I just hate the idea that we celebrate a 20 landing face up considering that each and every side of the dice has an equal opportunity to land face up regardless of how many times it is rolled. So what? So it came up 20. It's no harder to get that 20 than it is to simply get a successful result, an unsuccessful result, or a 1.

I'd simply rather not worry about the number on the die. I'd prefer to see a functional and worthwhile 'called shot' option made available instead. It would provide a tool for players to choose when that is most important as well as empower them to use such a resource to really display their PC in an outstanding spotlight.

Get rid of the random element and provide players a chance to make it happen when they want ot--or at least try to make it happen when they think it matters most.
no there was no mention of it in the playtest materials.

I just hate the idea that we celebrate a 20 landing face up considering that each and every side of the dice has an equal opportunity to land face up regardless of how many times it is rolled. So what? So it came up 20. It's no harder to get that 20 than it is to simply get a successful result, an unsuccessful result, or a 1.

The odds of getting any single number are the same, true. But the ods of getting "a successful result" and a 20 are only the same if you have to roll a 20 to succeed. If you need to roll a 17+ to hit, then the odds of a successful result is 20% where the odds of a critical is still only 5%.

I think this is another one of those 'iconic D&D' elements that is in there for tradition as much as anything else. At least the current system (4th) and the playtest system don't require any additional dice to be rolled. Rolling dice after having already rolled for hit/damage adds more time to the combat round.

Declaring a crit to be max damage avoids the need to roll any more dice, though I do like the idea of doing "max + damage die" in damage. Most players I know roll the d20 along with the damage dice at once - so there's no additional throwing of dice with that method and it makes criticals better than a solid normal hit.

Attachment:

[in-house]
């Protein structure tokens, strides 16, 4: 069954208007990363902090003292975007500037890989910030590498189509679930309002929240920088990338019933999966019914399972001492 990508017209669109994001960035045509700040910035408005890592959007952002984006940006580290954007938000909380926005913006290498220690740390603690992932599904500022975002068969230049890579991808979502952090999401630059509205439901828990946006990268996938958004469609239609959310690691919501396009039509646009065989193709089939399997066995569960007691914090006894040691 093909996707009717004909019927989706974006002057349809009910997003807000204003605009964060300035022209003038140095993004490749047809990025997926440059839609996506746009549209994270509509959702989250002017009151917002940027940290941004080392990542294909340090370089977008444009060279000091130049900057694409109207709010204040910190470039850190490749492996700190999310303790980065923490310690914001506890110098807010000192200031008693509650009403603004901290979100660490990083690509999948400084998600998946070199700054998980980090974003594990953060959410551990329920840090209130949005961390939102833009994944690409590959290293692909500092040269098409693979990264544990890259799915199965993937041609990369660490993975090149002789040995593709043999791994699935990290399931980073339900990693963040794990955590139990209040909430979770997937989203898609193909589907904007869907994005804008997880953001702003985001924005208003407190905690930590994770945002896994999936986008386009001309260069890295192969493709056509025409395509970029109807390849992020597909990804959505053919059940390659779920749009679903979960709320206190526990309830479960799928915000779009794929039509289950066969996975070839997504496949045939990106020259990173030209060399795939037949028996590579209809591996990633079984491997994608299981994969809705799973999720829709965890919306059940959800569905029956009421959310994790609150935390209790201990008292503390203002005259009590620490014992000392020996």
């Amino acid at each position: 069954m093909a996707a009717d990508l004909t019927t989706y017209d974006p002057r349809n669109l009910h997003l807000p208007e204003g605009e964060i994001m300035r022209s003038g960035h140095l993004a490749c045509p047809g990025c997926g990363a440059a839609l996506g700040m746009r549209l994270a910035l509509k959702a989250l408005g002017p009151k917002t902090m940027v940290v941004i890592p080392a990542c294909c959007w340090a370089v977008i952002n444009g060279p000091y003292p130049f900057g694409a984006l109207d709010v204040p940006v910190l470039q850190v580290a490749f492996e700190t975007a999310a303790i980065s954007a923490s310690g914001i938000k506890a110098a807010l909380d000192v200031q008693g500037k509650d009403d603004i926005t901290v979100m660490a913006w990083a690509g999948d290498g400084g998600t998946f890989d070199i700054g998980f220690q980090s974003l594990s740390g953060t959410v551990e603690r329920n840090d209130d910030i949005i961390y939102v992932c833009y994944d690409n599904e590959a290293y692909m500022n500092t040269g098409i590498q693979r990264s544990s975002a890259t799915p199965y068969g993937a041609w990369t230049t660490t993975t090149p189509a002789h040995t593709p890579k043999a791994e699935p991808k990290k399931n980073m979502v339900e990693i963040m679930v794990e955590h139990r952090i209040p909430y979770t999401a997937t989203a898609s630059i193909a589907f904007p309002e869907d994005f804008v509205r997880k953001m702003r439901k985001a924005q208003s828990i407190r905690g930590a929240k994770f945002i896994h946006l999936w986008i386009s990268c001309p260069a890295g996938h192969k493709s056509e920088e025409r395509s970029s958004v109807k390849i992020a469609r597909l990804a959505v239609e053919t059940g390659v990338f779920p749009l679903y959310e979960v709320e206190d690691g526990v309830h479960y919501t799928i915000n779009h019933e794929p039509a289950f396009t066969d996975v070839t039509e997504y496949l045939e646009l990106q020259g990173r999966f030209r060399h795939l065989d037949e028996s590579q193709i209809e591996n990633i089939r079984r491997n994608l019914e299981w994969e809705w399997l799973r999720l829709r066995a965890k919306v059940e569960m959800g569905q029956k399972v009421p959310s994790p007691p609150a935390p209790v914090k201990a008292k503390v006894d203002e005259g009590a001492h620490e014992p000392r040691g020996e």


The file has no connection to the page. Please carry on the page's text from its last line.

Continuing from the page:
Qmark
Joined Dec 1969
I think this is another one of those 'iconic D&D' elements that is in there for tradition as much as anything else.

Critical Hits didn't actually exist until 3E.

arisGL
Joined Dec 1969

I totally respect the opinion of people that are against using rules for critical success, hits and failures, fumbles. I disagree with them but I respect their opinion, but I believe that there are other people who enjoy such mechanics and think that they are important in order to play a more enjoyable game.

Given that I created that thread not to discuss/debate whether critical successes or failures should exist, so in that way I believe that posts which discuss the above shouldn't be posted in this thread but should be posted in a separate new thread which aims in discussing it.

So given that someone wants to use such mechanics in his games I suggested a common way of combining critical successes or failures for all checks (not just attacks) with the mechanic of advantages/disadvantages.

The main disadvantage of the proposed method is using two d20s in all rolls and not just the ones where you have an advantage or disadvantage. The advantage is that the probability of the critical rolls (either successes or failures) is affected by the ability of the roller and the value of the DC (something that flat 20 for critical hit does not).

So I humbly ask you to redirect our discussion into judging the proposed mechanic and not to other topics such as whether rules for critical hits should exist at all.
Do you like it?
Do you think that rolling two d20 all the times if very tiring although in the new version of dnd you must do that anyway each time you have an advantage or disadvantage)?
Do you believe that the probabilities of the system aren't good enough and criticals are rarer that they should be (since they demand the same result in two d20s)?
Do you have any suggestions for altering this mechanic in order to make it better?
Is it too much trouble for nothing?
Would you use it as a home rule? if not, why? if yes, would you alter it somehow?